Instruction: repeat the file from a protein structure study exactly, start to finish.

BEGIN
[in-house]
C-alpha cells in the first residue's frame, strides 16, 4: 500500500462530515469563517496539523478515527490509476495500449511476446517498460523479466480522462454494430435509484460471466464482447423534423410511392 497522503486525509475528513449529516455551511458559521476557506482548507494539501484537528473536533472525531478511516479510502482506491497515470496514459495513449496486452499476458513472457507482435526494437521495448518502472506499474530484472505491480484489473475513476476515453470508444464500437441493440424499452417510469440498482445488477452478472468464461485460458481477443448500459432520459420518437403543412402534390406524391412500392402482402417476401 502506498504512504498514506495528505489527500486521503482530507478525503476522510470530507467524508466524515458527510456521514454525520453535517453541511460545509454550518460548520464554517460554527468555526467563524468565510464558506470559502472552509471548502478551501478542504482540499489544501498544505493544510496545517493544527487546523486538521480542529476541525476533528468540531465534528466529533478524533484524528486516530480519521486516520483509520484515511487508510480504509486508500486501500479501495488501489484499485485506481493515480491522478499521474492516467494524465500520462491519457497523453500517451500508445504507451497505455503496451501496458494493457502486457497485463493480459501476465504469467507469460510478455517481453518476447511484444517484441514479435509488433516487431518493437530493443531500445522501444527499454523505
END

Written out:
[in-house]
C-alpha cells in the first residue's frame, strides 16, 4: 500500500462530515469563517496539523478515527490509476495500449511476446517498460523479466480522462454494430435509484460471466464482447423534423410511392 497522503486525509475528513449529516455551511458559521476557506482548507494539501484537528473536533472525531478511516479510502482506491497515470496514459495513449496486452499476458513472457507482435526494437521495448518502472506499474530484472505491480484489473475513476476515453470508444464500437441493440424499452417510469440498482445488477452478472468464461485460458481477443448500459432520459420518437403543412402534390406524391412500392402482402417476401 502506498504512504498514506495528505489527500486521503482530507478525503476522510470530507467524508466524515458527510456521514454525520453535517453541511460545509454550518460548520464554517460554527468555526467563524468565510464558506470559502472552509471548502478551501478542504482540499489544501498544505493544510496545517493544527487546523486538521480542529476541525476533528468540531465534528466529533478524533484524528486516530480519521486516520483509520484515511487508510480504509486508500486501500479501495488501489484499485485506481493515480491522478499521474492516467494524465500520462491519457497523453500517451500508445504507451497505455503496451501496458494493457502486457497485463493480459501476465504469467507469460510478455517481453518476447511484444517484441514479435509488433516487431518493437530493443531500445522501444527499454523505